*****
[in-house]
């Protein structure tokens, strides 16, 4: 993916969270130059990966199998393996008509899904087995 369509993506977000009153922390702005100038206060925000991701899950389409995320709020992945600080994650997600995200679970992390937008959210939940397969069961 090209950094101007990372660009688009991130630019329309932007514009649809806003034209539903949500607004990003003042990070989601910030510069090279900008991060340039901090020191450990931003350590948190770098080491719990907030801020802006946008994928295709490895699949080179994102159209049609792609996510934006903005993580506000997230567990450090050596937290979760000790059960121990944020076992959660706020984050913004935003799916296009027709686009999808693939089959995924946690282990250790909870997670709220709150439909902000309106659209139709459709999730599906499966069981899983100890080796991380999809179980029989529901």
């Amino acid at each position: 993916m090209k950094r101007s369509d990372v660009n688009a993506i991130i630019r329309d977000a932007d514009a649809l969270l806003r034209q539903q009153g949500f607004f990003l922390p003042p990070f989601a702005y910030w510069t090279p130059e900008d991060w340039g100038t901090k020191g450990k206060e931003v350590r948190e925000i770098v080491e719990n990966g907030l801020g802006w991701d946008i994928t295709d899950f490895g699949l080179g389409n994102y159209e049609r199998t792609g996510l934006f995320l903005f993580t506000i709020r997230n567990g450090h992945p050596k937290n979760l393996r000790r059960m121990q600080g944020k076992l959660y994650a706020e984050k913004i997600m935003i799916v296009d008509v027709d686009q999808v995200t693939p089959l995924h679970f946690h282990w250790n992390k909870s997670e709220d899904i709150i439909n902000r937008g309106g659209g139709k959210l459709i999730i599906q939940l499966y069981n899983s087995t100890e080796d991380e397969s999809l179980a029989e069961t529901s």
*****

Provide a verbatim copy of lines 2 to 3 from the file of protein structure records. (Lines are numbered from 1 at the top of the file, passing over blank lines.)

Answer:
């Protein structure tokens, strides 16, 4: 993916969270130059990966199998393996008509899904087995 369509993506977000009153922390702005100038206060925000991701899950389409995320709020992945600080994650997600995200679970992390937008959210939940397969069961 090209950094101007990372660009688009991130630019329309932007514009649809806003034209539903949500607004990003003042990070989601910030510069090279900008991060340039901090020191450990931003350590948190770098080491719990907030801020802006946008994928295709490895699949080179994102159209049609792609996510934006903005993580506000997230567990450090050596937290979760000790059960121990944020076992959660706020984050913004935003799916296009027709686009999808693939089959995924946690282990250790909870997670709220709150439909902000309106659209139709459709999730599906499966069981899983100890080796991380999809179980029989529901």
């Amino acid at each position: 993916m090209k950094r101007s369509d990372v660009n688009a993506i991130i630019r329309d977000a932007d514009a649809l969270l806003r034209q539903q009153g949500f607004f990003l922390p003042p990070f989601a702005y910030w510069t090279p130059e900008d991060w340039g100038t901090k020191g450990k206060e931003v350590r948190e925000i770098v080491e719990n990966g907030l801020g802006w991701d946008i994928t295709d899950f490895g699949l080179g389409n994102y159209e049609r199998t792609g996510l934006f995320l903005f993580t506000i709020r997230n567990g450090h992945p050596k937290n979760l393996r000790r059960m121990q600080g944020k076992l959660y994650a706020e984050k913004i997600m935003i799916v296009d008509v027709d686009q999808v995200t693939p089959l995924h679970f946690h282990w250790n992390k909870s997670e709220d899904i709150i439909n902000r937008g309106g659209g139709k959210l459709i999730i599906q939940l499966y069981n899983s087995t100890e080796d991380e397969s999809l179980a029989e069961t529901s």